When I gave up on intuitive discovery, it was time for the workmanlike path. We settled into walking a grid, aiming to stay 20 feet apart from one another and setting a course parallel to the edge of the canola. We had sunscreen, insect repellent, hats, and hydration. The biggest obstacles would be stamina and boredom, though given the beauty of the day and my companion—a man who awakens and falls asleep with a joke on his lips—the latter wasn’t much of a consideration.
So too with writing. Though I operate best as a pantser, when forward movement halts, it’s time to alter the strategy and think in a linear matter. For me that means working through a combination of craft books, of journaling, or of finding a receptive audience and speaking my story aloud.
Grid-work has its limitations too, we soon discovered. It was fine when we could reference the RC Club’s landmarks, but once awash in a sea of yellow, it was virtually impossible to keep oriented. Also, we’d frequently have to make course alternations to avoid dense or mucky sections.
As a consequence, I’m sure there were spaces in the field which went entirely unexamined and other sections we walked twice.
On one of my breaks, I said as much to a club member who’d continued to fly his plane while keeping an idle eye upon our activity. If we had to do this again, I told him, we’d bring tall stakes, a mile or two of string, and maybe a ladder for surveillance. He nodded and expressed the appropriate degree of sympathy, but when another gentleman joined the conversation, proceeded to tell him how we were screwing up. Though our efforts were sincere, we should have brought a number of tall stakes, a mile or two of string, and a ladder for surveillance.
In other words, as with writing, the more we do, the better we get at designing a productive system.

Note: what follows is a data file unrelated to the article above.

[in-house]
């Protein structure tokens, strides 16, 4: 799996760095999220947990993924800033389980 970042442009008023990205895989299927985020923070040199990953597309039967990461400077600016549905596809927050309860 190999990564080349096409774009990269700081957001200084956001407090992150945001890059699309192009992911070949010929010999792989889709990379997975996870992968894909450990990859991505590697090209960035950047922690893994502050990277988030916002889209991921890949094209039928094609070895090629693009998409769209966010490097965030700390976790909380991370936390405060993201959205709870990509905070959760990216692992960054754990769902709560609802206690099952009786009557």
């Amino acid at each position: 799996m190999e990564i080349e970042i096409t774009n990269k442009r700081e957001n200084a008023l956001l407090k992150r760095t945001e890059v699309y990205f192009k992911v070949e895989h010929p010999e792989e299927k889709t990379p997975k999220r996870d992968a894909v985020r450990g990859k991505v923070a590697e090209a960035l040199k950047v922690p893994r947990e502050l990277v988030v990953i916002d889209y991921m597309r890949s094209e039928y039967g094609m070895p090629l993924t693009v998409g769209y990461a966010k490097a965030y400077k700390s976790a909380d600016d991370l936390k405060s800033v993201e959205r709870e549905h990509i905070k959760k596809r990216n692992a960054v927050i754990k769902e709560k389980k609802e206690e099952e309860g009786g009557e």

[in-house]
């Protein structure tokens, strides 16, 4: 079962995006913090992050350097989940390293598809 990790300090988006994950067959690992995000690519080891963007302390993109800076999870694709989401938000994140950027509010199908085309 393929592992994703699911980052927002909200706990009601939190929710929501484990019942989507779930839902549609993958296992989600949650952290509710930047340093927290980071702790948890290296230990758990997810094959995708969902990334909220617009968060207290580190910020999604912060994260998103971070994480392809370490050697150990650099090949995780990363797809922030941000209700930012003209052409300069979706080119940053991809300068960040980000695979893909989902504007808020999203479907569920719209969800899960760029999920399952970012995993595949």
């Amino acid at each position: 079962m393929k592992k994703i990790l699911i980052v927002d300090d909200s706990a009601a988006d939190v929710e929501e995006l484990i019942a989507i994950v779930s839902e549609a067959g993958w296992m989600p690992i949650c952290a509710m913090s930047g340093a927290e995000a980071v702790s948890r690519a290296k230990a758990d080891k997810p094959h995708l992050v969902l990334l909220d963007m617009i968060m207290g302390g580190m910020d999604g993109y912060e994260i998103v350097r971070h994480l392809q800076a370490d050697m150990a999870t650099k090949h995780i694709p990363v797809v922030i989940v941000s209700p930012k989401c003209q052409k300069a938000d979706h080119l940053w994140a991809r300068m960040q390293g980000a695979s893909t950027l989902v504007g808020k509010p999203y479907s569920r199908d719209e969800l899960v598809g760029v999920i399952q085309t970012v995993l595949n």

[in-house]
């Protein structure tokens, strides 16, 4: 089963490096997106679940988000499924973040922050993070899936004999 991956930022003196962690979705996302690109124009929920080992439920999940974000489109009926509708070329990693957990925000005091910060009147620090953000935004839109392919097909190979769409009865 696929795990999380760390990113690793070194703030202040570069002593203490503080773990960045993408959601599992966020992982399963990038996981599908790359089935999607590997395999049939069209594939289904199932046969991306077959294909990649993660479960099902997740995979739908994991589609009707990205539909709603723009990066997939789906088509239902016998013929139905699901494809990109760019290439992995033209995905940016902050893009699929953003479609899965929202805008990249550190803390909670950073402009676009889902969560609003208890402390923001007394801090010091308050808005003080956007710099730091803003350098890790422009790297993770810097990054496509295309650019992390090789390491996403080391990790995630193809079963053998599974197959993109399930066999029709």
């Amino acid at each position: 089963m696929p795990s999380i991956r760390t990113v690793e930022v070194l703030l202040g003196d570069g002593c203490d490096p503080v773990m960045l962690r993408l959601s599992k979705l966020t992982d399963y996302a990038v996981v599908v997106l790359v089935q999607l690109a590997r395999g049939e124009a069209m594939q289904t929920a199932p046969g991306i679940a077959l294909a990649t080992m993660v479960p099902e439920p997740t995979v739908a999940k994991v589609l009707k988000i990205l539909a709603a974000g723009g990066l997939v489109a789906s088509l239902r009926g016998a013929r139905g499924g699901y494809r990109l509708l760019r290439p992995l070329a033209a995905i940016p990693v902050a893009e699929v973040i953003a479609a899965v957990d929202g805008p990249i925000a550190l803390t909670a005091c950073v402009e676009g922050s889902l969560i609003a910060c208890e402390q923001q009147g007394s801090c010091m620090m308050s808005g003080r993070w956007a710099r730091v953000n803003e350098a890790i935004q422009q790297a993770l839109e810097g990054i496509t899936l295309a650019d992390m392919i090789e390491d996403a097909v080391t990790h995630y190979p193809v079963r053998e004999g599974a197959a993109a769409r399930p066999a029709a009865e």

Also, the world has no shortage of armchair critics.
Happily, the world is also filled with kind and inventive people, some of whom happen to be the same souls featured in point IV.
I’d done a leg workout at the gym the preceding night, so I only lasted 2.5 hours before my entire lower body went numb. Meanwhile, the ToolMaster had resigned himself to his plane’s loss. Now he’d work to track down the local farmer so as to try and prevent a combining accident.
Fortunately, his tech friends weren’t quite finished. “Bob” owned a quad-copter drone with a camera and volunteered to made a grid search for several hours. Others tramped about.
Success finally came, though, with the arrival of a seasoned hobbyist. “Where do you think it went down?” he asked, and when the ToolMaster provided the trajectory, he plunged into the field, looking neither right nor left as he walked past the point of the designated search area. And walked. And walked. And bent to embrace his find. Though mangled, this constitutes a major victory as he retrieved the most expensive part of the plane–namely, the engines.
When he returned to rousing cheers and back slaps, he just grinned. “I’ve seen this before,” he said. “It’s always twice as far as you think.”